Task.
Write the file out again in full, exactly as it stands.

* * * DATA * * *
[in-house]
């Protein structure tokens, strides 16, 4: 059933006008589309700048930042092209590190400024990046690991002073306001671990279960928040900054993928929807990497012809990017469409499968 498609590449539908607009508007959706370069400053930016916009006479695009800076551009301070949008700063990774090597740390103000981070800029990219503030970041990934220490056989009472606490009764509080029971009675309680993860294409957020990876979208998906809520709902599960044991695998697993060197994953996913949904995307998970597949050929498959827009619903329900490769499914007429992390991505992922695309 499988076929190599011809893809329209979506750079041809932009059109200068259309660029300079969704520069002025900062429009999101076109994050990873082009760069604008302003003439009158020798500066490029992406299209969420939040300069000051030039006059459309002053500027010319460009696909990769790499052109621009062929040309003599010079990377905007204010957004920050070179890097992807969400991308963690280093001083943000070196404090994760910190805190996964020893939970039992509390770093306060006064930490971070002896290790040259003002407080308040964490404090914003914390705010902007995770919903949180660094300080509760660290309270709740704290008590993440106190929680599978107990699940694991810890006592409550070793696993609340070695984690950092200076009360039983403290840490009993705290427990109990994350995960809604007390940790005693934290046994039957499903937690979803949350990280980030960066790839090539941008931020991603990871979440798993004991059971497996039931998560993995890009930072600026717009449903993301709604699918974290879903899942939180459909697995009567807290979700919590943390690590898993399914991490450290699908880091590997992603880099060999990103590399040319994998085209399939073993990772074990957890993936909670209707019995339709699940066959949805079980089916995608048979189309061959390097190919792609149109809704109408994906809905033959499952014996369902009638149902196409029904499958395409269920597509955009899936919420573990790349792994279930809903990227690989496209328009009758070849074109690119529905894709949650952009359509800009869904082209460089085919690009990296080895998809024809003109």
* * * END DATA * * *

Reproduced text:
[in-house]
């Protein structure tokens, strides 16, 4: 059933006008589309700048930042092209590190400024990046690991002073306001671990279960928040900054993928929807990497012809990017469409499968 498609590449539908607009508007959706370069400053930016916009006479695009800076551009301070949008700063990774090597740390103000981070800029990219503030970041990934220490056989009472606490009764509080029971009675309680993860294409957020990876979208998906809520709902599960044991695998697993060197994953996913949904995307998970597949050929498959827009619903329900490769499914007429992390991505992922695309 499988076929190599011809893809329209979506750079041809932009059109200068259309660029300079969704520069002025900062429009999101076109994050990873082009760069604008302003003439009158020798500066490029992406299209969420939040300069000051030039006059459309002053500027010319460009696909990769790499052109621009062929040309003599010079990377905007204010957004920050070179890097992807969400991308963690280093001083943000070196404090994760910190805190996964020893939970039992509390770093306060006064930490971070002896290790040259003002407080308040964490404090914003914390705010902007995770919903949180660094300080509760660290309270709740704290008590993440106190929680599978107990699940694991810890006592409550070793696993609340070695984690950092200076009360039983403290840490009993705290427990109990994350995960809604007390940790005693934290046994039957499903937690979803949350990280980030960066790839090539941008931020991603990871979440798993004991059971497996039931998560993995890009930072600026717009449903993301709604699918974290879903899942939180459909697995009567807290979700919590943390690590898993399914991490450290699908880091590997992603880099060999990103590399040319994998085209399939073993990772074990957890993936909670209707019995339709699940066959949805079980089916995608048979189309061959390097190919792609149109809704109408994906809905033959499952014996369902009638149902196409029904499958395409269920597509955009899936919420573990790349792994279930809903990227690989496209328009009758070849074109690119529905894709949650952009359509800009869904082209460089085919690009990296080895998809024809003109």